Teenagers are synonyms with adventure. Safety is often used to describe living in Beijing. These two words are not to be taken lightly though especially when it comes to the expat community teenagers. Let’s put it this way: Beijing, like any other city in the world, has crime lurking in places that could potentially happen to anyone. Here are a few tips for teens in Beijing on how to keep themselves and their friends safe.
Alcohol, Bars and Sanlitun:
The issue of underage drinking is entirely up to each individual household customs but this maybe the number one issue with teenagers today, especially amongst middle and high school students from the expat community.
The novelty of going to Sanlitun Bar Street with friends may seem like the cool thing to do but it may not be such a good idea. Going to criminogenic areas such as Sanlitun is just courting trouble; we’ve heard about more than a handful of cases where either local or foreign people are assaulted and injured in these areas, especially late at night.
Alcohol and frustration are let out in these late nights and dark alleys, so despite how “mature” this little teenage “risk-taking” may make you seem, the lack of consideration for consequences that leads to endangering yourself and your peers is entirely not worth the deal. Avoid these areas as much as possible, particularly at night time.
Scratch that. Just avoid going out at all during night time.
Nighttime escapades? We don’t think so:
Past 8pm, grab your friends and cart yourselves right home on a taxi together. Nighttime is always a high time for conflict and crime, when frustrated people could blow off their steam at any moment and at anyone. Don’t take a taxi alone; don’t take this as a general statement about all taxis, but some can be quite sketchy and being alone in these taxis at night just bodes unwell. Especially do not take “black taxis”, so make sure the taxi’s car plate starts with “B” and the meter’s running.
Biking at night is another idea that you’ll have to slam down. We’ve heard of quite a few accounts of theft or assault related to riding a bike alone at night. Try to get home before the day darkens, but if you are unable to let your parents (or even a friend) know where you are and see if they can pick you up.
Buses and Subways & Beggars and Thieves:
Public transport is convenient and cheap. However, along with the “public” factor come the possible hazards of theft and pickpockets. The next time you take the subway or a bus, keep these few points in mind.
– When the bus driver or ticket seller suggests passengers to keep their belongings close, it usually means that they’ve spotted a pickpocket on the vehicle.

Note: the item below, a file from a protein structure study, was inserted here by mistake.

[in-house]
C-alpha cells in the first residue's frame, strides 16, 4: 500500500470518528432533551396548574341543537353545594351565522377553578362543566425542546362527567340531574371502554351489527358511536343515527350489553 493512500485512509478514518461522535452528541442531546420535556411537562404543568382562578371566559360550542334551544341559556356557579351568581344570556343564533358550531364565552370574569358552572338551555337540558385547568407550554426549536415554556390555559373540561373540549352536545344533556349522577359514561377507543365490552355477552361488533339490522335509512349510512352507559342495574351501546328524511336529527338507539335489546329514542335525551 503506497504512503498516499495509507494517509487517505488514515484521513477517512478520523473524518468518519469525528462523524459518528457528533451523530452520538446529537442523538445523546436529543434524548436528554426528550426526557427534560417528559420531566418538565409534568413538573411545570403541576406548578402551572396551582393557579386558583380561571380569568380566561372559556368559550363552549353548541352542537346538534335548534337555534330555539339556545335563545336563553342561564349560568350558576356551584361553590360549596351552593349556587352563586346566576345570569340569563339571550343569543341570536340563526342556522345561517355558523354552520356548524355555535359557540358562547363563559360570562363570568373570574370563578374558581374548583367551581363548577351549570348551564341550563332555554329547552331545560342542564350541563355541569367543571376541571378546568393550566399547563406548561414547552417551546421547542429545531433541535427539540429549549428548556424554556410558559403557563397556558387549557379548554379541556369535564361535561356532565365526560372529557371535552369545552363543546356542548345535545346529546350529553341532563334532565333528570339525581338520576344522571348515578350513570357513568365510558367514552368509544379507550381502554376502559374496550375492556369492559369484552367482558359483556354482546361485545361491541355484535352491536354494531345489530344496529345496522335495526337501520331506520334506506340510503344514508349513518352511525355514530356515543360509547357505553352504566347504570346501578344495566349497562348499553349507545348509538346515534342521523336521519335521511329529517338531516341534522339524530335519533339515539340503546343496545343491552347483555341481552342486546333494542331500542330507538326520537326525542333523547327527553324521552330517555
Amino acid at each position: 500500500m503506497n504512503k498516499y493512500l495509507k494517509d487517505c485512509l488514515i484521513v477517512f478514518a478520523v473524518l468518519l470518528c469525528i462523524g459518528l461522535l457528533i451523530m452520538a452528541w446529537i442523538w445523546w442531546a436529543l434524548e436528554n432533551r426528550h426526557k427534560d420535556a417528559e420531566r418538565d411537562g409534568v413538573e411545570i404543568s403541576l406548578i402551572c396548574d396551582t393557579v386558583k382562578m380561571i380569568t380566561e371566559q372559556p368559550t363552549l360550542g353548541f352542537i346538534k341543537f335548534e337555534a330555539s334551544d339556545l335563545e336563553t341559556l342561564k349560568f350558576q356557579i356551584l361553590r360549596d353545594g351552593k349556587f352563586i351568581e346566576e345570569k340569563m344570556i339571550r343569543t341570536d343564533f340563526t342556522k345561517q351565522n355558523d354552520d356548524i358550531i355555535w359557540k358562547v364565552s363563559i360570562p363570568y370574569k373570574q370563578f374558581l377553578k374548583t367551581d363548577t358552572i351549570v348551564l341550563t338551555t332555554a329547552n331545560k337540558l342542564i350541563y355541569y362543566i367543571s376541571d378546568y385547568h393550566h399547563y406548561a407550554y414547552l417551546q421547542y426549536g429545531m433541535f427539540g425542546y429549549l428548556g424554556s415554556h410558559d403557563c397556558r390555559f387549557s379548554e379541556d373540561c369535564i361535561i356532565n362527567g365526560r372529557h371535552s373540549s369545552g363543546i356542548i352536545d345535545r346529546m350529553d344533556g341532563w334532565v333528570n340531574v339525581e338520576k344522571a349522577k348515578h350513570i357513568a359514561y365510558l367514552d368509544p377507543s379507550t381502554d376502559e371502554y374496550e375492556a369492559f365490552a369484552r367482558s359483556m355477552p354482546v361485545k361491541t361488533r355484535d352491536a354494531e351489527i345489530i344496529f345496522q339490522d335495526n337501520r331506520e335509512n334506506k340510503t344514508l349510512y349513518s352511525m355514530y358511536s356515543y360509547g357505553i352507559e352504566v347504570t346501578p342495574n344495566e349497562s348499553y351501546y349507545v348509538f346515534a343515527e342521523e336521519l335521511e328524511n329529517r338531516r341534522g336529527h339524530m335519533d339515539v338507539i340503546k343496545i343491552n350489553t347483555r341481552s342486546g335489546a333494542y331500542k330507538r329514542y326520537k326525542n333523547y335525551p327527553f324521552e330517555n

– Same goes for subways, but a little vaguer in this case since you can’t be sure which car the thief is in.
– Keep your bag tucked close and make sure you can see all zippers and openings.
– If you’re holding your phone in your hand on the subway, make sure you stay clear of the doors when the subway arrives at a stop. Some pickpockets make a grab for your phone right before the door closes, so that you have no chance of chasing after them.
– Beggars will walk through the subway cars, usually with a mike and amplifier, singing or explaining his or her tragic situation while displaying their injuries and disabilities. Some women will have babies in their arms, trying to seek compassion from the passengers. The hard truth is, they are usually under some sort of organization and more will come swarming towards you angrily trying to get more (usually on the streets instead of the subway). If you want to help them, give them non-refundable food rather than money. Usually it’s alright to just walk away.
Last tip: Always be prepared. Keep a phone on you at all times, along with the emergency numbers in Beijing, those of your embassy, your parents, and Chinese speaking friends.
Emergency Numbers in Beijing:
Traffic Accidents: 122
Traffic Accidents: 122
Like the Chinese saying “不怕一万就怕万一” goes, it’s always better to be safe than sorry, so let’s be responsible young people and avoid trouble and danger!
Photo courtesy of Dror Poleg of Flickr and Fotopedia.com
Freda Zhao is a beijingkids intern (of the month) currently studying at the Western Academy of Beijing. She is one year from graduating high school. Outside of school work, she enjoys reading, painting, and mimicking cat sounds in her backyard (to draw strays to her house and feed them)